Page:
Consortium Uses Video Conferencing to Connect Workers, Companies, Educators
Broadband access and the invention of new technologies have transformed the way education is imparted to students. The need for classrooms has been greatly reduced because teachers and students can connect over the Internet using voice and video conferencing. This opens up interesting opportunities for the educational institutions as well as the students.
With such technologies in place, students get the most benefit. The geographical restrictions are erased which means students living in any part of the country can take courses from any school, which is particularly helpful for veterans and those who are physically challenged because they can educate themselves and increase their chances of finding a job from the comfort of their homes.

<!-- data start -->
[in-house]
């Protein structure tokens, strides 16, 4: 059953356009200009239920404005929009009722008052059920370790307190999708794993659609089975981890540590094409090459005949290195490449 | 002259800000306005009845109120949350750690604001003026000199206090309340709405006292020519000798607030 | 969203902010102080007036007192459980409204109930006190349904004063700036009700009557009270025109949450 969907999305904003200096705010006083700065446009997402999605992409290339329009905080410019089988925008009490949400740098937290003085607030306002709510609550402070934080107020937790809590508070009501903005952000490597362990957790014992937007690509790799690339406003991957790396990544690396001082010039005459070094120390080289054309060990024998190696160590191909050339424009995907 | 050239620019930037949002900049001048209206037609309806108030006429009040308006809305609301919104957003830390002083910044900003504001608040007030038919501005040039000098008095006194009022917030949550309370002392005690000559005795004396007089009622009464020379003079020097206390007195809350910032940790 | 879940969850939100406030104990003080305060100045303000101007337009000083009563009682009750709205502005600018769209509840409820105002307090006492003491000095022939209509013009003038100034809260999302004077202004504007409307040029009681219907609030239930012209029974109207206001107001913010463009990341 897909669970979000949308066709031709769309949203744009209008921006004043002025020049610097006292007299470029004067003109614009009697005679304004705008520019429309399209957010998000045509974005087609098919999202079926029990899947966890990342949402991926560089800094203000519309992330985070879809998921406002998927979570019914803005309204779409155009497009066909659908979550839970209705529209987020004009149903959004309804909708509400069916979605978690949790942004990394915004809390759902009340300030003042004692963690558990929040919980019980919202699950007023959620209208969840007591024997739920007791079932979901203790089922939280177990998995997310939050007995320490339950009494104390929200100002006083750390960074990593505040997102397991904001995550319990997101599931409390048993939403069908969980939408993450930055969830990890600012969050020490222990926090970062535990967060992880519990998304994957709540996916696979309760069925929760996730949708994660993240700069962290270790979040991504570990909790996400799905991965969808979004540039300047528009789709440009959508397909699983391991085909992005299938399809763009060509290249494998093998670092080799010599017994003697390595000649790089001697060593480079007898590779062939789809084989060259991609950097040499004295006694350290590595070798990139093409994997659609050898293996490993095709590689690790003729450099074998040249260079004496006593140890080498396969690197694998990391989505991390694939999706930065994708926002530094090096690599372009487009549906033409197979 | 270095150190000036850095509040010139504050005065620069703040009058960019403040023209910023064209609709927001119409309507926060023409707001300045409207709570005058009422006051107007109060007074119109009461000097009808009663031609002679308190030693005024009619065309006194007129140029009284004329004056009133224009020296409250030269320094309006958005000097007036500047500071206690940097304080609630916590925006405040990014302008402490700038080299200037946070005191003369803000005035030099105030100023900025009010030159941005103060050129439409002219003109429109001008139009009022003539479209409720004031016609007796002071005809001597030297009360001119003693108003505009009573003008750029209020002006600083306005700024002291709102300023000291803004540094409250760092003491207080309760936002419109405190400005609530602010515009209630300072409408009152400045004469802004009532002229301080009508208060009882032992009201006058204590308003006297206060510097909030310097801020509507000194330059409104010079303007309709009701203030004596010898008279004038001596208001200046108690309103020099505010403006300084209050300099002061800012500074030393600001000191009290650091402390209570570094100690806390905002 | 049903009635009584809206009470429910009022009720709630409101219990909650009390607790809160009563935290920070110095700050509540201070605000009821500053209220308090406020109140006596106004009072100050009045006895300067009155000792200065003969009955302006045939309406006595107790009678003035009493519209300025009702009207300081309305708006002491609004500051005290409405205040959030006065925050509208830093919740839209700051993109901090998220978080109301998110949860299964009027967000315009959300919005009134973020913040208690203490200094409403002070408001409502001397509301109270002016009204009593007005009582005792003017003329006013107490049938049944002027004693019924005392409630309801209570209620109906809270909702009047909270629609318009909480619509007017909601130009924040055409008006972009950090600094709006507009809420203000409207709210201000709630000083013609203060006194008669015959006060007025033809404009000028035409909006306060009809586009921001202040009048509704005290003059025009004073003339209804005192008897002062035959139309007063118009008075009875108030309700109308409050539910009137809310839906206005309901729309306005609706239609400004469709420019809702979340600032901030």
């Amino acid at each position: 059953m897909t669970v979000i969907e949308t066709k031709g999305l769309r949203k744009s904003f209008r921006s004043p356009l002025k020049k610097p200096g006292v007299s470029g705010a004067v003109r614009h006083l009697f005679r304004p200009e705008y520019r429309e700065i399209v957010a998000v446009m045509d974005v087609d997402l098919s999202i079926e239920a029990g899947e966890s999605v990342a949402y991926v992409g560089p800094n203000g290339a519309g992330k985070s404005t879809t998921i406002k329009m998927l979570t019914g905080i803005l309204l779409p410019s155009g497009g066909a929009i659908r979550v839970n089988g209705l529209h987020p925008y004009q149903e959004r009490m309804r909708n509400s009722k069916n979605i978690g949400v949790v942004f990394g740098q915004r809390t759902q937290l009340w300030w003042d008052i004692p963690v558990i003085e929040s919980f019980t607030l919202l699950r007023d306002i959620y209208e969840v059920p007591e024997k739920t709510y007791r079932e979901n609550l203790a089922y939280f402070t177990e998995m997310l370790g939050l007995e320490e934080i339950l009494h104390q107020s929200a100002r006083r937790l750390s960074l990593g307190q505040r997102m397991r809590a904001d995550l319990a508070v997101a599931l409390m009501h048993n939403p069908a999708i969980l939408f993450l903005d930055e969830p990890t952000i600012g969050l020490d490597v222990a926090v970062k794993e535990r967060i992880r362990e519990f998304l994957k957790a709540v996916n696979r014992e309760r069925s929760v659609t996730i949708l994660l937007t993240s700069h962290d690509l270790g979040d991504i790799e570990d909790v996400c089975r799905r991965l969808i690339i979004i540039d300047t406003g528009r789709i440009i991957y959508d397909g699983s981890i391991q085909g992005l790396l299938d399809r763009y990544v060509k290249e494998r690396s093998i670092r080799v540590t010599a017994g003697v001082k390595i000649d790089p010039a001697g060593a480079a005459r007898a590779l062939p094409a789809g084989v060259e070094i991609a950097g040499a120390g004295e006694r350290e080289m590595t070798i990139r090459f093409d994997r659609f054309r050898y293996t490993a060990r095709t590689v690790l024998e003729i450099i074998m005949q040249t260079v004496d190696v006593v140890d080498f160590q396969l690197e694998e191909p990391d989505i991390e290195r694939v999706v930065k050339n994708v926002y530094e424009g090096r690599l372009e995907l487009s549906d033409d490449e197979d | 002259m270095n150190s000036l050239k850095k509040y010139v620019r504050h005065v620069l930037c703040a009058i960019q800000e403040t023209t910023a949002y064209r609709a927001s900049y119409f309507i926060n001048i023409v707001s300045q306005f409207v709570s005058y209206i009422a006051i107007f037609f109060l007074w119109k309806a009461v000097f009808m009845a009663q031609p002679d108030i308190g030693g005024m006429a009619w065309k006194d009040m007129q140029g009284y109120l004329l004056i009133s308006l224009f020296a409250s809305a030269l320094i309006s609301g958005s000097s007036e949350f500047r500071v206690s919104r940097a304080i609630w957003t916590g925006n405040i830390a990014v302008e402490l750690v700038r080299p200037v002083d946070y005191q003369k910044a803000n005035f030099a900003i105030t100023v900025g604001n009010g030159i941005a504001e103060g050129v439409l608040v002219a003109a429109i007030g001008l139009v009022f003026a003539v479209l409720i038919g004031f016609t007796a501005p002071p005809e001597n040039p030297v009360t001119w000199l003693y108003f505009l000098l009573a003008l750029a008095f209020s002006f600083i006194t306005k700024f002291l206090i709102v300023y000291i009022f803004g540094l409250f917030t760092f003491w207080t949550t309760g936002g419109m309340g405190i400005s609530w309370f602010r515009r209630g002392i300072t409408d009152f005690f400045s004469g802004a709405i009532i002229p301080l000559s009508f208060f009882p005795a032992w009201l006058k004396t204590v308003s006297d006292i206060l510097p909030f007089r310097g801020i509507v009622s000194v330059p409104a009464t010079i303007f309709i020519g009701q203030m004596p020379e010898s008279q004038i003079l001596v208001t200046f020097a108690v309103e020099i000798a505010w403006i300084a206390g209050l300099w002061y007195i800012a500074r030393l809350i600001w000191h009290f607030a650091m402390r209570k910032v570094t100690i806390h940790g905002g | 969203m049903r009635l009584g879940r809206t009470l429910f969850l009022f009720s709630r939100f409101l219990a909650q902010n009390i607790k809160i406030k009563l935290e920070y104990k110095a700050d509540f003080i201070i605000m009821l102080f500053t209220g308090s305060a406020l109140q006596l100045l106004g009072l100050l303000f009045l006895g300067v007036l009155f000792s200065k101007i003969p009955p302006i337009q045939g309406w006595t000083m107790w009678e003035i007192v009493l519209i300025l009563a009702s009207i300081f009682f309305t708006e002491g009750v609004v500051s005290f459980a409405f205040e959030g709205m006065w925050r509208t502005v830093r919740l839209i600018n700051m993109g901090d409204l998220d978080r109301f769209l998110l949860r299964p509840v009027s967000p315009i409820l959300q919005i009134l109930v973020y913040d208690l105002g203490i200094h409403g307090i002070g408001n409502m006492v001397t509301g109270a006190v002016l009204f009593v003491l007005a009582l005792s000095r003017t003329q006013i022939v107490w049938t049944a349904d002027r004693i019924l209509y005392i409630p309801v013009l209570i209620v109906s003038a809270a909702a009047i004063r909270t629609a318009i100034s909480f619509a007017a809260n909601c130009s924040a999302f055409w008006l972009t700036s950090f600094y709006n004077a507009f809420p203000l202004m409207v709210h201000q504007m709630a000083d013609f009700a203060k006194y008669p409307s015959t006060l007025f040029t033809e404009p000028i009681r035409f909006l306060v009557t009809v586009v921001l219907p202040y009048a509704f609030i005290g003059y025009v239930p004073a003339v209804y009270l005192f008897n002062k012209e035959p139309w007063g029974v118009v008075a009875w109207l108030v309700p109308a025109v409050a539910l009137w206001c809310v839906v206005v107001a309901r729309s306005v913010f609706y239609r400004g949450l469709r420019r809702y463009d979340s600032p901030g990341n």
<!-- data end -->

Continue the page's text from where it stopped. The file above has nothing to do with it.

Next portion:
It is beneficial for the schools, too, because they have a wider audience for their courses and this means more money and publicity. At a time when colleges are struggling with tight budgets, video conferencing brings them new revenue streams. This is why more and more colleges are embracing technology and using video conferencing software to reach out to students.
The latest college to integrate video conferencing with their courses is the Central Lakes College of Staples and Brainerd. It is collaborating with Pine Technical College of Pine City and St. Cloud Technical and Community College in Minnesota to train 3,900 manufacturing students located within and outside the state of Minnesota. This program uses video conferencing extensively as a part of its teaching curriculum. The video conferencing facility is powered by a company called Video Guidance. Based in Bloomington, MN, the company is planning to set up a new video conferencing system funded by the Federal Department of Labor's Trade Adjustment Assistance Community College and Career Training (TAACCCT). This grant is awarded to companies and colleges that offer training to develop the skilled labor force.
The Central Lakes College is looking to make the best use of this funding to expand its student base across different states. It is hoped other colleges will implement such video conferencing techniques as well.
Edited by Rory J. Thompson